According to, please remember if you are spying a procedure you are not actually unit testing that procedure rather you are making it easier for the other procedure related to the procedure you are spying to be unit tested.

For example, in our case, if we want to unit test main procedure then we have to mock the utility procedure by the use of spy procedure which is going to make easier for us to unit test the main procedure.

Creating Unit Test for Main Procedure Spying Utility Procedure

Create a database unit test to check the main procedure functions properly.

This article works for dbForge Studio for SQL Server (or only dbForge Unit Test) and SSMS (SQL Server Management Studio). However, please note that when using SSMS (SQL Server Management Studio) I assume you have already installed tSQLt Framework and ready to write the unit tests.

To create the first database unit test, right-click the SQLBookShop database. On the shortcut menu, click Unit Test and then Add New Test as follows:

Write the unit test code:

CREATE PROCEDURE GetLatestOrder.[test to check uspGetLatestOrderByBookId outputs correct data]
  -- Mock order Book and BookOrder table
  EXEC tSQLt.FakeTable @TableName='dbo.Book'
  EXEC tSQLt.FakeTable @TableName='dbo.BookOrder'
  -- Adding mock data to book table
  INSERT INTO dbo.Book (BookId,Title, Stock, Price, Notes)
  VALUES (1,'Basics of T-SQL Programming', 10, 100, ''),
    (2,'Advanced T-SQL Programming', 10, 200, '')

  -- Adding mock data to bookorder table
  INSERT INTO dbo.BookOrder (OrderId,OrderDate, BookId, Quantity, TotalPrice)
  VALUES (1,'2018-01-01', 1, 2, 200),
    (2,'2018-05-01', 1, 2, 200),
    (3,'2018-07-01', 2, 2, 400)
  -- Creating expected table
  CREATE TABLE GetLatestOrder.Expected (
    OrderId INT
   ,OrderDate DATETIME2
   ,Book VARCHAR(50)
   ,Quantity INT
   ,TotalPrice DECIMAL(10, 2)
   ,DayType VARCHAR(10)

   -- Creating actual table
   CREATE TABLE GetLatestOrder.Actual (
    OrderId INT
   ,OrderDate DATETIME2
   ,Book VARCHAR(50)
   ,Quantity INT
   ,TotalPrice DECIMAL(10, 2)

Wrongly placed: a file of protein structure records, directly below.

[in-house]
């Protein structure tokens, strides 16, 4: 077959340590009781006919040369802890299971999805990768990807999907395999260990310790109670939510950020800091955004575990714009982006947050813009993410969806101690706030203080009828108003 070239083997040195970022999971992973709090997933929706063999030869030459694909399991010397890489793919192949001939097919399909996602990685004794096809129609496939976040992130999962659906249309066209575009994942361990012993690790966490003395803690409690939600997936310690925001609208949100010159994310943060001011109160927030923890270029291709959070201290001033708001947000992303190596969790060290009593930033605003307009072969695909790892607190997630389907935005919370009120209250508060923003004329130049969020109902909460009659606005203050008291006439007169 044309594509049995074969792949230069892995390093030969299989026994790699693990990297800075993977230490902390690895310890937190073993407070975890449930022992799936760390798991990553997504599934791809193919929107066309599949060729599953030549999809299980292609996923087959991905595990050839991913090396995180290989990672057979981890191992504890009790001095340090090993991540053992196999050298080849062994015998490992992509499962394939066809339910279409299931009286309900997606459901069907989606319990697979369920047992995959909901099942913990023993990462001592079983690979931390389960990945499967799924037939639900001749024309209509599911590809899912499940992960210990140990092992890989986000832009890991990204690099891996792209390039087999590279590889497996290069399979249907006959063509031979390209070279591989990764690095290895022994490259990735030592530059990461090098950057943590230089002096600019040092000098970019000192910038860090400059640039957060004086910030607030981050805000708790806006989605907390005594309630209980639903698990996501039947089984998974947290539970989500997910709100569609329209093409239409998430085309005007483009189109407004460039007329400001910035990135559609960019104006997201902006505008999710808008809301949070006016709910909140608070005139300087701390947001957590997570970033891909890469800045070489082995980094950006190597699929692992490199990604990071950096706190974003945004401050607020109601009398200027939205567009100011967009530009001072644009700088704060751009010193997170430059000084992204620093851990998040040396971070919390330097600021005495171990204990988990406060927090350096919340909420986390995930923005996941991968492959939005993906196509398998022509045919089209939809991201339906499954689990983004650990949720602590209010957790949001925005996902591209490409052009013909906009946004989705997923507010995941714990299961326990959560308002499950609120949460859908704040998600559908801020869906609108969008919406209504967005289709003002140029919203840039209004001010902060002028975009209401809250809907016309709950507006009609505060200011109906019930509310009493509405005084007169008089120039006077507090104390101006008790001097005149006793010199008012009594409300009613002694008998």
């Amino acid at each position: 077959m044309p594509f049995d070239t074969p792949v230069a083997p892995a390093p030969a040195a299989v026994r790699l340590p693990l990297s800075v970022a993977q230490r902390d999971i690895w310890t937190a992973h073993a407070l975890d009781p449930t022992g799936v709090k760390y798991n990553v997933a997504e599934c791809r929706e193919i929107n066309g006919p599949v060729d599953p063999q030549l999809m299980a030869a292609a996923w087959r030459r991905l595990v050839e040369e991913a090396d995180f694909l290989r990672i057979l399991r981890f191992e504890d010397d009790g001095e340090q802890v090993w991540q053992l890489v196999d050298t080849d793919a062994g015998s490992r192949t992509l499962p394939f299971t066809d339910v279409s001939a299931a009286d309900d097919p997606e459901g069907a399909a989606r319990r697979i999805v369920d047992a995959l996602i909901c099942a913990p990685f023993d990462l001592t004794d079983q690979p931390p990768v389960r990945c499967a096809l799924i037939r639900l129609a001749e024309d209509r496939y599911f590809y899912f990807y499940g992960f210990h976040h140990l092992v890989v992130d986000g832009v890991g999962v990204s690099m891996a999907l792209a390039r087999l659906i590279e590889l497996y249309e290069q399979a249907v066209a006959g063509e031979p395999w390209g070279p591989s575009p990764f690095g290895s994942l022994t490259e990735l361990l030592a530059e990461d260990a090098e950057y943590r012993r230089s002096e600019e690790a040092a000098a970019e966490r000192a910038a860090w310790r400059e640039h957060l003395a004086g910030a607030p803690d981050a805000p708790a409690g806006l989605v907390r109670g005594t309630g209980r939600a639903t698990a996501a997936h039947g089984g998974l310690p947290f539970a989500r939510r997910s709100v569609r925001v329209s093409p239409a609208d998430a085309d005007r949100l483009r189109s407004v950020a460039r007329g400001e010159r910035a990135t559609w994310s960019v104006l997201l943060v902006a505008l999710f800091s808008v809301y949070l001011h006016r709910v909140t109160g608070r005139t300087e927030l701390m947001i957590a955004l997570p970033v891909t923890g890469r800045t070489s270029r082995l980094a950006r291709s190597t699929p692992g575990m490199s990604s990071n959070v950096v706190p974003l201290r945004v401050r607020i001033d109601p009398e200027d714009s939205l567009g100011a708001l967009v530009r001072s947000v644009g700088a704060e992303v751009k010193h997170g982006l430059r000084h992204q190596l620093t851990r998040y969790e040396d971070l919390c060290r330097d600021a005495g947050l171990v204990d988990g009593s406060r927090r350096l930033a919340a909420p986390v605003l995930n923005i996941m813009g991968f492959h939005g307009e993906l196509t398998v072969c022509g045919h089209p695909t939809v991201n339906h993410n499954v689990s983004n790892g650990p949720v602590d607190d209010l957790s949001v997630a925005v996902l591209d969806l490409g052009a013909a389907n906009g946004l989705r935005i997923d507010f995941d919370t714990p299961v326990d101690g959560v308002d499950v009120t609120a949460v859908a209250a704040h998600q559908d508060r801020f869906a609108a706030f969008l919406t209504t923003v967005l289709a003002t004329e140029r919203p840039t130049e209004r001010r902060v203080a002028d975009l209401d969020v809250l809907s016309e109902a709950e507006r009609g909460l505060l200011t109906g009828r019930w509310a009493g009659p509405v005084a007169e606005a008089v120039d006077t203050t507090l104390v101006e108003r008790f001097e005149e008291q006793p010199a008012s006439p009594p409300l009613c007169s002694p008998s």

,DayType VARCHAR(10)
  -- Creating uspGetDayType spy procedure to isolate main procedure from it so that main procedure can be unit tested
  EXEC tSQLt.SpyProcedure @ProcedureName = 'dbo.uspGetDayType',@CommandToExecute = 'set @DayType = ''Weekday'' '
  -- Inserting expected values to the expected table
  INSERT INTO GetLatestOrder.Expected (OrderId, OrderDate, Book, Quantity, TotalPrice, DayType)
  VALUES (2,'2018-05-01', 'Basics of T-SQL Programming', 2, 200,'Weekday');

 INSERT INTO GetLatestOrder.Actual
 EXEC uspGetLatestOrderByBookId @BookId = 1 -- Calling the main procedure

  --Compare expected results with actual table results
  EXEC tSQLt.AssertEqualsTable @Expected = N'GetLatestOrder.Expected', -- nvarchar(max)
    @Actual = N'GetLatestOrder.Actual' -- nvarchar(max)

Running Unit Test for Main Procedure

Run the unit test:

Congratulations, you have successfully unit tested a stored procedure by isolating it from its utility procedure after using spy procedure.

For more information about unit testing please go through the following parts of my previous article about test-driven database development (TDDD):

Things to Do

You can now create database unit tests for slightly complex scenarios where stored procedures call utility procedures.

  1. Please try changing spy procedure @CommandToExecute argument (value) as @CommandToExecute = ‘set @DayType = ”Nothing” ‘ and see the test is going to fail now
  2. Please try meeting the business requirement in this article by using test-driven database development (TDDD)
  3. Please try to meet another business requirement to see the most recent order placed by any customer using test-driven development (TDDD) involving the same utility procedure
  4. Please try creating a unit test for utility procedure by isolating the main procedure
  5. Please give yourself a try to create a unit test for a procedure which calls two utility procedures


Useful tool:

dbForge Unit Test – an intuitive and convenient GUI for implementing automated unit testing in SQL Server Management Studio.

Haroon Ashraf

Haroon Ashraf

Haroon's deep interest in logic and reasoning at an early age of his academic career paved his path to become a data professional. He began his professional life as a computer programmer more than 10 years ago working on his first data venture to migrate and rewrite a public sector database driven examination system from IBM AS400 (DB2) to SQL Server 2000 using VB 6.0 and Classic ASP along with developing reports and archiving many years of data. His work and interest revolves around Database-Centric Architectures and his expertise include database and reports design, development, testing, implementation and migration along with Database Life Cycle Management (DLM).